Oregon and Burgundy's relationship is deepening. Evenstad Estates, the owner of Oregon's Domaine Serene and Burgundy's Château de la Crée and Maison Evenstad, announced today a significant expansion in Burgundy's Côte d'Or with the acquisition of Domaine Christian Confuron & Fils. The domaine includes 15 acres of grands crus and premiers crus vineyards in the Côte de Nuits.
The price was not disclosed, but the deal includes parcels in the Bonnes Mares and Clos de Vougeot grands crus, premier cru lots in Chambolle-Musigny and Nuits-St.-Georges, as well as vines in the communes of Comblanchien, Gilly-lès-Cîteaux and Prémeaux-Prissey. The deal does not include a winery facility.
"This estate is a gem in the area," Evenstad president Ryan Harris told Wine Spectator. "The family has collected some extraordinary land over the years, which is obvious with the grands crus vines, but the premiers crus sites are next to grands crus, and village [parcels] right next to the premiers."
French investment in West Coast vineyards and wineries has been commonplace for decades, but rarely do U.S.-based companies invest in Burgundy. It’s a complicated process for non-natives to buy land in France.
"You have to know people who know people, who knows somebody who wants to sell something secretly," Evenstad owner and founder Grace Evenstad laughed. "The main thing is that they want the vineyards taken care of and [for you] to elevate the area."
"Having a foothold here gives us a chance to hear about things others wouldn't," said Harris, noting that the land is coveted, with so many interested buyers. Harris and Evenstad believe that in the short time they've been in Burgundy, they've been able to prove they make great wine and are trustworthy business people and worthy stewards of the land.
Domaine Christian Confuron & Fils, located in the heart of the Côte de Nuits in the village of Vougeot, was founded by Christian Confuron. He split from his family's Domaine Jean-Jacques Confuron in the 1980s, taking a portion of the family's vines, some dating back to the 1920s. The domaine is now run by Christian's son, Philippe, and is planted exclusively to Pinot Noir, save for a small portion devoted to Pinot Blanc. All of the acres are sustainably farmed.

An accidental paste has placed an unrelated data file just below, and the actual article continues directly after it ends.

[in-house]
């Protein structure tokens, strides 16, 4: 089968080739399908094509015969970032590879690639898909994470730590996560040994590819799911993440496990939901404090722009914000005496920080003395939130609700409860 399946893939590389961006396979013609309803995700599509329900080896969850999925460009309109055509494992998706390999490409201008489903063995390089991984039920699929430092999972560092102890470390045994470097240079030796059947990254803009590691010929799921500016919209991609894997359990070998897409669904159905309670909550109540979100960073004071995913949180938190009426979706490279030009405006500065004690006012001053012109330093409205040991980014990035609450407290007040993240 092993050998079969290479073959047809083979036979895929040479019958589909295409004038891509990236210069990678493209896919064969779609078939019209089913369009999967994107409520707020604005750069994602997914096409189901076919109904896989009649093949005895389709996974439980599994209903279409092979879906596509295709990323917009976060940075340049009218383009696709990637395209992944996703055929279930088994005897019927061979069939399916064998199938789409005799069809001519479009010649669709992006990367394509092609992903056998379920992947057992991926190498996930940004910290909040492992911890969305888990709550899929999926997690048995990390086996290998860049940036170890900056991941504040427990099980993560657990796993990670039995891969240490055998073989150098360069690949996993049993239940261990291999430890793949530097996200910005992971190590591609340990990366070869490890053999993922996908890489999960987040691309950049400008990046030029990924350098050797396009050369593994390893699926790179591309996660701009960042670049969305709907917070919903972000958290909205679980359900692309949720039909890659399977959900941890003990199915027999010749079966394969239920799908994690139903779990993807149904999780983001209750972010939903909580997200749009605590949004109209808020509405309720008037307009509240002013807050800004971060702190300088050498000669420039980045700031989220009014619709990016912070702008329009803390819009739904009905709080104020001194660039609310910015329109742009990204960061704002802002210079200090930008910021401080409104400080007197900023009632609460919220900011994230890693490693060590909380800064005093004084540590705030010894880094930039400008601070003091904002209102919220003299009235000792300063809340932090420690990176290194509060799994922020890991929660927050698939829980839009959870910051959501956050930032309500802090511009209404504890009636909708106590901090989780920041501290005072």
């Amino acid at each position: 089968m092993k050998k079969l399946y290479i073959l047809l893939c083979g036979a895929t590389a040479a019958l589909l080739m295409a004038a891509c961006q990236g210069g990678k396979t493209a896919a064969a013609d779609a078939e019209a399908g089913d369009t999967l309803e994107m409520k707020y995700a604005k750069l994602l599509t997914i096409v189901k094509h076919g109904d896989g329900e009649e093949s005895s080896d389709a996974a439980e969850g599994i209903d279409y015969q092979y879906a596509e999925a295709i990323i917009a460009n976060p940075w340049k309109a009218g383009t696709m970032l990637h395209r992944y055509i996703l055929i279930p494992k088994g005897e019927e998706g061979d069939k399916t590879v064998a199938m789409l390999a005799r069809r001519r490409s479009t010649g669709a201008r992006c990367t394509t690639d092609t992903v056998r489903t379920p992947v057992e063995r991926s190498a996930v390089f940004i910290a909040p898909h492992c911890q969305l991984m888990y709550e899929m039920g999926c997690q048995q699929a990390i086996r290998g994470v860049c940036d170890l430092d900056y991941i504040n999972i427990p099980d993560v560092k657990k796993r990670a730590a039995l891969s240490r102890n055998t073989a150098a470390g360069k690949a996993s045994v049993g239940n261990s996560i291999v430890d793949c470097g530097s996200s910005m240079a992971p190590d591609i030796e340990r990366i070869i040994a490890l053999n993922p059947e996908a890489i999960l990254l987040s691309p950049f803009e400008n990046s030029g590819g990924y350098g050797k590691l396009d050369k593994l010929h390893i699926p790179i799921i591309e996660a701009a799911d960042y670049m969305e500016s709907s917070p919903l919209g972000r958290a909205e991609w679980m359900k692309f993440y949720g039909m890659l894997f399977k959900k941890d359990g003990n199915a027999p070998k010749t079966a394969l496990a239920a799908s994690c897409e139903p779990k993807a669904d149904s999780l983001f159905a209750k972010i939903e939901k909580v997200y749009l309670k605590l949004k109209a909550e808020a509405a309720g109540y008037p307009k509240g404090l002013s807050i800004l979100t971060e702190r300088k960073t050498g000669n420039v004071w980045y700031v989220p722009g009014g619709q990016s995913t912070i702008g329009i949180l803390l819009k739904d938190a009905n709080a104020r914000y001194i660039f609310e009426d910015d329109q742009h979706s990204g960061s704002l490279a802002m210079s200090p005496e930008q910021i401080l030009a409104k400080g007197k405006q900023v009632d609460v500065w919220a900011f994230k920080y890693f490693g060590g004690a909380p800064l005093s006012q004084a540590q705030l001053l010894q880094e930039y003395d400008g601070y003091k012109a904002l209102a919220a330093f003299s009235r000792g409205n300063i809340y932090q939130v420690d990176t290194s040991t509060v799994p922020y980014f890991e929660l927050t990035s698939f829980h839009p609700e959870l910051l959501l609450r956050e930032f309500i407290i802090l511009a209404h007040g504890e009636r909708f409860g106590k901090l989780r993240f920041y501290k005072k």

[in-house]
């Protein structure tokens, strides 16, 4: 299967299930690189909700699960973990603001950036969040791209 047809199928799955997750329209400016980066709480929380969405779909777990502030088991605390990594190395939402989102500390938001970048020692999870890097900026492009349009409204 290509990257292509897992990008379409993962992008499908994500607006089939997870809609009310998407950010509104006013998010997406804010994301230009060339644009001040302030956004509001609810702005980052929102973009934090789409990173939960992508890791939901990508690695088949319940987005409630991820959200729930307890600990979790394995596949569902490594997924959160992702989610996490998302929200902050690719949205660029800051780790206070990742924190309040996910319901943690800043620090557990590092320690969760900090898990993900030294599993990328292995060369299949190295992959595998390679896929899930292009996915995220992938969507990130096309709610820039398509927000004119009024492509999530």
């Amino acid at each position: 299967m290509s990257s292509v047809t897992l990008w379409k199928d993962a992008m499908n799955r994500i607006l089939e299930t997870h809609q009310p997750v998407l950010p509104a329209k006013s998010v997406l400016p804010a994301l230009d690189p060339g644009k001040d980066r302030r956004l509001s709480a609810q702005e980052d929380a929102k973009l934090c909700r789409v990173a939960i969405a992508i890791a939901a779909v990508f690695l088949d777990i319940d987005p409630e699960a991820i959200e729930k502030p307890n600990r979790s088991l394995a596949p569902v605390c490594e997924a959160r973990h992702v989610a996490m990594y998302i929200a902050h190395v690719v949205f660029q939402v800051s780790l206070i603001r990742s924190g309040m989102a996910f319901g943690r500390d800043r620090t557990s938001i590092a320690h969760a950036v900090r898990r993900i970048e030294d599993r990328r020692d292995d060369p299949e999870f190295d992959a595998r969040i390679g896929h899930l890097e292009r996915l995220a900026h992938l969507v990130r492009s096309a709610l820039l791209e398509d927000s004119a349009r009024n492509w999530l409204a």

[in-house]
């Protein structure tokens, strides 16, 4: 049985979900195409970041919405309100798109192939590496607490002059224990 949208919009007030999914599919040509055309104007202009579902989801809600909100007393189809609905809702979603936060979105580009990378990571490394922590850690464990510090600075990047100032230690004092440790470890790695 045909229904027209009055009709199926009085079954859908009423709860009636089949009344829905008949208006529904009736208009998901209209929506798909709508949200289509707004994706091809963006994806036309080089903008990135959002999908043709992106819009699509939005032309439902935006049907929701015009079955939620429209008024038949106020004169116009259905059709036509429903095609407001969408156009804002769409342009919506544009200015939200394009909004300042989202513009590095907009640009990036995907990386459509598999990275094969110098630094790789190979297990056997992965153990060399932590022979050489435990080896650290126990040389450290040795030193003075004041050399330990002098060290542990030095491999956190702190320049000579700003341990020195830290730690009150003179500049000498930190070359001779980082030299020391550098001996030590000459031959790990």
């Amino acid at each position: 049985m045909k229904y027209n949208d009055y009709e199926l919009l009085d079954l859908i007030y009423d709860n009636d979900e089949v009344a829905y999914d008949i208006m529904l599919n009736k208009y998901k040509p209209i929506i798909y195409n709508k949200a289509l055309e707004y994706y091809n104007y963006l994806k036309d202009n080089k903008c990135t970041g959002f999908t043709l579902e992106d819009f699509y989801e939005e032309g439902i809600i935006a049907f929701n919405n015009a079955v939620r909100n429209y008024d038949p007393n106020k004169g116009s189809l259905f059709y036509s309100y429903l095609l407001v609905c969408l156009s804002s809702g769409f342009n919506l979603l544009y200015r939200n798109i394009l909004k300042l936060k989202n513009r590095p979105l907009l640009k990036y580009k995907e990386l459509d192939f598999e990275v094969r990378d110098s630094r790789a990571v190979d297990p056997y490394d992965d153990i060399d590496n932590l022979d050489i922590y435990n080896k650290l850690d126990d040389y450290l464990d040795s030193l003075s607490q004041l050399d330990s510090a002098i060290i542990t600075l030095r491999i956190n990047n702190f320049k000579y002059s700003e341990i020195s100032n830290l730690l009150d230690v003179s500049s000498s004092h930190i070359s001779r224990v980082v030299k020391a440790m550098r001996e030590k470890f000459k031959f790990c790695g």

Ken and Grace Evenstad became the first Oregon vintners to own land and produce wine in Burgundy in 2015, when their company acquired Château de la Crée and 25 acres of vineyards in the Côte de Beaune. It was their passion for the great Pinot Noirs of Burgundy that first led them to Oregon.
This deal expands Evenstad's footprint in the area by roughly 60 percent. The Evenstads now own a total of 40 acres of vines in Burgundy and 300 in Oregon's Willamette Valley. Ken passed away in October 2020, and Grace has continued their shared vision of creating a synergy between Burgundy and Oregon.
"As with Domaine Serene, we want to make the best Pinot Noir and Chardonnay that can be made. That's always our goal," said Evenstad. "We never thought we'd be able to do it in France, but it's a dream come true."
The majority of the company's Burgundy wines are sold by the Evenstad's French-wine-only wine club, as well as through their tasting rooms in Oregon. A secondary goal of Grace's is elevating the village of Santenay, home of Château de la Crée, so they are working on restoring an 1830s mansion there where they hope to share their wines. "Santenay sits at the southern end of Côtes de Beaune and is often overlooked, but it's a beautiful village, and we're working on attracting visitors," she said. "We want to change the concept by making the wines more accessible and get people to visit and buy the wines."